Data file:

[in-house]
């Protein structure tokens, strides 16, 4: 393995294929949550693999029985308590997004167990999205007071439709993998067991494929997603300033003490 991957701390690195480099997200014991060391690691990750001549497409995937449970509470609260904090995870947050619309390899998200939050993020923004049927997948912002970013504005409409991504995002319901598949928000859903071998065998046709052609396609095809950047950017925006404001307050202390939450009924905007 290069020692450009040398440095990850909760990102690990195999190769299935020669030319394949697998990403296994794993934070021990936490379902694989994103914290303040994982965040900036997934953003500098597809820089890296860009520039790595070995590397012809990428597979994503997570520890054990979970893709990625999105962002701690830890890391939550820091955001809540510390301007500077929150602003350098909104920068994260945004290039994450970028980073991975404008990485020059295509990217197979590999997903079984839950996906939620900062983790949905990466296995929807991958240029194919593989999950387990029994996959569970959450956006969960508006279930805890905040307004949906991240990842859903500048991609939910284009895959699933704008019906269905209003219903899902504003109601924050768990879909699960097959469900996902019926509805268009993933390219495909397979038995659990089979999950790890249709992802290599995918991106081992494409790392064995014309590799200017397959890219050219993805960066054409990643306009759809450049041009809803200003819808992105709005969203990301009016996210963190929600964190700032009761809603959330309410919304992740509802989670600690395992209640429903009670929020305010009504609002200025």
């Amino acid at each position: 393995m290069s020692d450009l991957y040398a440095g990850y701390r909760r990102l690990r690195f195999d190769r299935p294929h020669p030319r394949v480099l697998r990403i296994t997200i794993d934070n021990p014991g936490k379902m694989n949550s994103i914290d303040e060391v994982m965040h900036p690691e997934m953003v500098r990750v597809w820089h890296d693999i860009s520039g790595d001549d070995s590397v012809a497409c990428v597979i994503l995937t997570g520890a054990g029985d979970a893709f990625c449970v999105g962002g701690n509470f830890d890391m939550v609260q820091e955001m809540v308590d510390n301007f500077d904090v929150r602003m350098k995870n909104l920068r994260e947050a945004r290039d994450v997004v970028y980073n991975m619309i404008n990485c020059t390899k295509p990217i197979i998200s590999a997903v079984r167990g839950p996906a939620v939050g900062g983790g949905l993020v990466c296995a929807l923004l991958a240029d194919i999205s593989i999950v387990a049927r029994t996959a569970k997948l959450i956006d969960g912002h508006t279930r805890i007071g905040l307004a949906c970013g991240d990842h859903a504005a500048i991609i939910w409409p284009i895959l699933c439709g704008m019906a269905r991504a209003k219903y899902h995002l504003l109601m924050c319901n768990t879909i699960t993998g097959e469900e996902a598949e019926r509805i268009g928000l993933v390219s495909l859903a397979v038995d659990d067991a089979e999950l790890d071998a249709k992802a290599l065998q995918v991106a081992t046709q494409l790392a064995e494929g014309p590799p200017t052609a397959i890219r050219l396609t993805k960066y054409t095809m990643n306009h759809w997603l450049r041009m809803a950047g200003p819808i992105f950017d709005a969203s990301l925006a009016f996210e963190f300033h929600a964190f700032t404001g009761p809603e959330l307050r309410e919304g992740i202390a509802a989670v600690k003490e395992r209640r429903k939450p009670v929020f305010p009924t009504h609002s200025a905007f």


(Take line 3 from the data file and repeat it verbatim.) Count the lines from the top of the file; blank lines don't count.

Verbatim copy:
């Amino acid at each position: 393995m290069s020692d450009l991957y040398a440095g990850y701390r909760r990102l690990r690195f195999d190769r299935p294929h020669p030319r394949v480099l697998r990403i296994t997200i794993d934070n021990p014991g936490k379902m694989n949550s994103i914290d303040e060391v994982m965040h900036p690691e997934m953003v500098r990750v597809w820089h890296d693999i860009s520039g790595d001549d070995s590397v012809a497409c990428v597979i994503l995937t997570g520890a054990g029985d979970a893709f990625c449970v999105g962002g701690n509470f830890d890391m939550v609260q820091e955001m809540v308590d510390n301007f500077d904090v929150r602003m350098k995870n909104l920068r994260e947050a945004r290039d994450v997004v970028y980073n991975m619309i404008n990485c020059t390899k295509p990217i197979i998200s590999a997903v079984r167990g839950p996906a939620v939050g900062g983790g949905l993020v990466c296995a929807l923004l991958a240029d194919i999205s593989i999950v387990a049927r029994t996959a569970k997948l959450i956006d969960g912002h508006t279930r805890i007071g905040l307004a949906c970013g991240d990842h859903a504005a500048i991609i939910w409409p284009i895959l699933c439709g704008m019906a269905r991504a209003k219903y899902h995002l504003l109601m924050c319901n768990t879909i699960t993998g097959e469900e996902a598949e019926r509805i268009g928000l993933v390219s495909l859903a397979v038995d659990d067991a089979e999950l790890d071998a249709k992802a290599l065998q995918v991106a081992t046709q494409l790392a064995e494929g014309p590799p200017t052609a397959i890219r050219l396609t993805k960066y054409t095809m990643n306009h759809w997603l450049r041009m809803a950047g200003p819808i992105f950017d709005a969203s990301l925006a009016f996210e963190f300033h929600a964190f700032t404001g009761p809603e959330l307050r309410e919304g992740i202390a509802a989670v600690k003490e395992r209640r429903k939450p009670v929020f305010p009924t009504h609002s200025a905007f």